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Review — Forfeiture — “Excessive Fines Clause”

State v. Kirk J. Bergquist, 2002 WI App 39
For Berhquist: Steven H. Gibbs

Issue: Whether the state’s refusal to return guns valued at between $5000 and $7,150, following conviction for disorderly conduct, violated the Eighth Amendment Excessive Fines Clause.


¶8. Although the term “forfeiture” does not appear in this statute, our supreme court has recognized that the result of refusing to return a weapon to a person who committed a crime using the weapon is a forfeiture. See In re Return of Property in State v. Perez, 2001 WI 79, 61, 244 Wis. 2d 582, 628 N.W.2d 820. …

¶9. We are convinced that even though Wis. Stat. § 968.20(1m)(b) does not contain the word “forfeiture,” it prescribes one. The determinative issue, therefore, is whether the statute prescribes a forfeiture subject to the Excessive Fines Clause.

¶10. The Excessive Fines Clause limits the government’s power to extract payments, whether in cash or in kind, as punishment for an offense. Austin v. United States, 509 U.S. 602, 609-10 (1993). …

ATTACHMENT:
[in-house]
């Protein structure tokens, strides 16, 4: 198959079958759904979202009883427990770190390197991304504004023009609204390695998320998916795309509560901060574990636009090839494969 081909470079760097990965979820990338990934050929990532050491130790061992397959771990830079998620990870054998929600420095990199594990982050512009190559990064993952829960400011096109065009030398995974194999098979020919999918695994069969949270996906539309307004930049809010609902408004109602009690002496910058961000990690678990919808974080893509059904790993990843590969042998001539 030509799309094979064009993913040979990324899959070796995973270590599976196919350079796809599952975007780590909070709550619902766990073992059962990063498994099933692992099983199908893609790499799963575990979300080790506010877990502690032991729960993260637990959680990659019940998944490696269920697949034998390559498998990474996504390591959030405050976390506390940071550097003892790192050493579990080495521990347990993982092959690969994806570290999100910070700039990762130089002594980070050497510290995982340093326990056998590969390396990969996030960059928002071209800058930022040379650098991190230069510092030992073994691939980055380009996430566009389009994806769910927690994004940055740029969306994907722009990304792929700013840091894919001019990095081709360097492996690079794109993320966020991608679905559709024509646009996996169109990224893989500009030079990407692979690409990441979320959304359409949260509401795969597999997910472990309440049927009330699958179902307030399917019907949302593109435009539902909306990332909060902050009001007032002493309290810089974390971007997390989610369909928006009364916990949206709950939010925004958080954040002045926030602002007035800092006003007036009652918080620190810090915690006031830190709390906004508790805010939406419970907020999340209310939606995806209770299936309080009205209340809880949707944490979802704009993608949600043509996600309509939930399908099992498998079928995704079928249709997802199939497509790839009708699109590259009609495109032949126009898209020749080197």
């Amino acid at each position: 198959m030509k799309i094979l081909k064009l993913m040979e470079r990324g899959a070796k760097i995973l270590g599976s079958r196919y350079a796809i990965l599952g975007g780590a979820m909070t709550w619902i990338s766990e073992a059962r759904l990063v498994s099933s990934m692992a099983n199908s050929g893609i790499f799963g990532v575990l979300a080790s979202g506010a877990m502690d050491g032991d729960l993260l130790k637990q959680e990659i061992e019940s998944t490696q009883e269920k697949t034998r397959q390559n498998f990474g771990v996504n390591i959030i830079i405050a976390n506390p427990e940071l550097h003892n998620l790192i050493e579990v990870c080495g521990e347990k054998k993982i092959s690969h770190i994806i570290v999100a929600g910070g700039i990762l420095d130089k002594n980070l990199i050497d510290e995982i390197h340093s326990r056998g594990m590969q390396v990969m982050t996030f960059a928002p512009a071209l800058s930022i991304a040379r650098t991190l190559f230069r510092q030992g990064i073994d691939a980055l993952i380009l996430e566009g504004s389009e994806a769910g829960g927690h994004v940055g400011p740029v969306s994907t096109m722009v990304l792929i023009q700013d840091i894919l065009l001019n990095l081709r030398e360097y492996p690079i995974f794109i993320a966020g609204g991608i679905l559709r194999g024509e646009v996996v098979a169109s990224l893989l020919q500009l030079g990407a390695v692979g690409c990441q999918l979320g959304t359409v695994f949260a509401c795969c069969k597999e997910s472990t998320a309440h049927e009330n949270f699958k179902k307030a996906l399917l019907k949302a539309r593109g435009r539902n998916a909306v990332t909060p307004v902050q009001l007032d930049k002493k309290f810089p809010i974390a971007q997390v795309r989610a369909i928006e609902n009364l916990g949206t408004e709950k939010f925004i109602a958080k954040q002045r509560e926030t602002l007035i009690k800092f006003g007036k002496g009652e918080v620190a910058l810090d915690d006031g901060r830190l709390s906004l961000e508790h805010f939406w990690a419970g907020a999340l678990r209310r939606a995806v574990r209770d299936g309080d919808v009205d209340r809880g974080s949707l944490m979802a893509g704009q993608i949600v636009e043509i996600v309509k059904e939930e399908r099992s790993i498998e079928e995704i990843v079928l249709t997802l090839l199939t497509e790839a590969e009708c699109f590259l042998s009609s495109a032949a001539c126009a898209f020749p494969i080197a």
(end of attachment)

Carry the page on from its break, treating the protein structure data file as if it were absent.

¶11. Applying the Austin analysis here, we conclude that the Excessive Fines Clause applies to Wis. Stat. § 968.20(1m)(b). In State v. Williams, 148 Wis. 2d 852, 858, 436 N.W.2d 924 (Ct. App. 1989), we recognized that § 968.20(1m)(b) satisfies two legitimate police power objectives: deterrence and preventing the same firearms from being used again in criminal activities. In Perez, our supreme court agreed with this assessment…”

The trial court concluded that forfeiture of the guns would be grossly disproportionate; the state doesn’t contest this analysis, and the court of appeals affirms on that basis. ¶¶13-14.

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